Smartphone Cases for Lairds & Ladies: #DunansRising tartan, #DunansCastle and Lechadhu insignia on the back of #yourphone

Delighted to announce another product now launched on the ScottishLaird.co.uk website: smartphone cases for iPhone 5 onwards and the Samsung Note range.

We’ve presently four designs to choose from, the plain Dunans Rising Tartan, the Lord’s/Laird’s/Lady’s phone (on tartan), the Spring view of Dunans Castle (taken by myself in 2005) and Jean Donaldson’s wonderful shot of the insignia which graces the curtain wall at Dunans.

We think they are all fabby, hope you do too! You’ll find them all here.

 

@what3words: Coordinates for #DunansCastle in three words, include fragment.curly.firebird and cups.domestic.inventors

Postcodes and GPS coordinates are, let’s face it, complex and easy to get wrong – particularly when you are trying to remember them to put them into your satnav / maps / google maps. The What3words app is the answer. I know without looking at the title of this post that the coordinate for the drivehead at Dunans is fragment.curly.firebird. The postcode covers at least three other houses and the GPS, well, I am just not sure. But a mirror image of a phoenix with curly feathers ripped in half, means that whenever someone needs an accurate location, I have it to hand, immediately…  Similarly, I have a visual image of a bunch of guys in lab coats, in a kitchen, drinking tea back to front … genius, particularly as they’re in the castle when they are doing it.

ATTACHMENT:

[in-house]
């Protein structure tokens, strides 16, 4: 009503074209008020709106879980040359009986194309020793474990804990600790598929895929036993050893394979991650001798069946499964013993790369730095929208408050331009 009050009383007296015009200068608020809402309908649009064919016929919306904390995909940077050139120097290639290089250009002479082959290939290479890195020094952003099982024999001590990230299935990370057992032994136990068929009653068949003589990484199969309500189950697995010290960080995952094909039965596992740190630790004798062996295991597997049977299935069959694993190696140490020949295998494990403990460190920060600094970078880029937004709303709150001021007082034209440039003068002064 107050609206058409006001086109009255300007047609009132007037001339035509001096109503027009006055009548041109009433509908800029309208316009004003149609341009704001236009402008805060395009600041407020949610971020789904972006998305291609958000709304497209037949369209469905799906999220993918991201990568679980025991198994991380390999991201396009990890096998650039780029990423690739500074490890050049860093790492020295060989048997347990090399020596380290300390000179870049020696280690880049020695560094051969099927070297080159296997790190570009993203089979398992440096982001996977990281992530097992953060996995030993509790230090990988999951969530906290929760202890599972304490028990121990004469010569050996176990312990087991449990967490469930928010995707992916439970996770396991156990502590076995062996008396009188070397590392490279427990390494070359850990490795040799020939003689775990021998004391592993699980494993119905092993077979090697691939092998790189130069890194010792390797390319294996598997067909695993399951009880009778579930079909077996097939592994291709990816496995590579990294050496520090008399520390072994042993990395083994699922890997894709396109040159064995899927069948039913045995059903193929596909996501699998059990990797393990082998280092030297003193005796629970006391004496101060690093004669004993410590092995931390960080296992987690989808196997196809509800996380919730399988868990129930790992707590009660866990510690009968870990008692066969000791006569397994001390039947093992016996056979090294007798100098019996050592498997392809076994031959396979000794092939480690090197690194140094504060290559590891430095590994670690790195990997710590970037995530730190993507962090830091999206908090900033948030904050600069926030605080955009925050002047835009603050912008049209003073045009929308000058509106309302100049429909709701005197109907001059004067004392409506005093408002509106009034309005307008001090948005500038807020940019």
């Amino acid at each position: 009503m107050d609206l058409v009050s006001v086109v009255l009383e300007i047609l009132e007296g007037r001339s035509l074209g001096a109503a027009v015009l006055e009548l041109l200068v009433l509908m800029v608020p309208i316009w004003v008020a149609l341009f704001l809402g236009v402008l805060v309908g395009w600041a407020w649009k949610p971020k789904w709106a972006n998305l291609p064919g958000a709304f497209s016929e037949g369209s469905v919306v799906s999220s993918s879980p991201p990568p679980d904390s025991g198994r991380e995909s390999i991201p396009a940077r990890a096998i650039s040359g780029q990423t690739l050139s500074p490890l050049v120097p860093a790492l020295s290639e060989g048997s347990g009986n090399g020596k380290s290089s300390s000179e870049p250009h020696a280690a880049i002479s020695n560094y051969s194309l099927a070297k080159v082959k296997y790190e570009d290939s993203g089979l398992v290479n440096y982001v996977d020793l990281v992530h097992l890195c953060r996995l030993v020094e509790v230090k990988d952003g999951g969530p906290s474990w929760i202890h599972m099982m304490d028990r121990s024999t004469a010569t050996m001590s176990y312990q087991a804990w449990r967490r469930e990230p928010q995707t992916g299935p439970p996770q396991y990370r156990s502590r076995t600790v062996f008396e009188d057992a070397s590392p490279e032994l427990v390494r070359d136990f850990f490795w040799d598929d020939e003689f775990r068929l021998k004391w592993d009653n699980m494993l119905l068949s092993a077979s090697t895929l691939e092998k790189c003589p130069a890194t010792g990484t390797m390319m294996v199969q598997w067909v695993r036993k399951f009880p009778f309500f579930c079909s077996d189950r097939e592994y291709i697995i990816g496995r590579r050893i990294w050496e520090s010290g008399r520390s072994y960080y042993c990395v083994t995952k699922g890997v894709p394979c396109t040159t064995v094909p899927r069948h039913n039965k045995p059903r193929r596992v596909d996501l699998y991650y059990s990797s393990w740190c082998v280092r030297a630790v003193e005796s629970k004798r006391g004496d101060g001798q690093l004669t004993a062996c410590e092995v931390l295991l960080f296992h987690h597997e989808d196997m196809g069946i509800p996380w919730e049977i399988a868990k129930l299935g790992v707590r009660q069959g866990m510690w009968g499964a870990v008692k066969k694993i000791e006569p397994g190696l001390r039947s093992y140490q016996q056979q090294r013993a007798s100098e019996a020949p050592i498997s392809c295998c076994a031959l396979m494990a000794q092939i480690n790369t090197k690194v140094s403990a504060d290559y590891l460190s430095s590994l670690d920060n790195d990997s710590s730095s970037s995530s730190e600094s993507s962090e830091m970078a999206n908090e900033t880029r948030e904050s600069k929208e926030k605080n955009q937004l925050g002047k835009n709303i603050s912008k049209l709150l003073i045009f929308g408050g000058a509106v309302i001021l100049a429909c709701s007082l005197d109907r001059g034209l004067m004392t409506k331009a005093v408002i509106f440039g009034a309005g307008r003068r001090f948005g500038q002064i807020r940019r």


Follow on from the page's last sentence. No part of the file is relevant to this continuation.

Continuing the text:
With 40,000 words and consequently 57 trillion combinations, the world can be covered in three metre squares, or the size of the average room. And it is all so memorable. So for example here’s one I particularly love which identifies a place I often have to meet newcomers to the glen in – flukes.reports.unicorns. However, I am not sure the committee would approve – but then I do have a mental image of a narwhal reading a paper inside out?!

For balance I should just add sheep.conga.pleaser … !

Dunans T-shirts: Logos, elevations and manifesto available to wear!

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Not even sure we need to say anything more, save that these t-shirts have been a blast to design, and there’ll be more t-shirts available as we go forward! Enjoy!

The #DunansCastle Manifesto for Lairds, Lords, Ladies and all supporters of the Restoration of #Dunans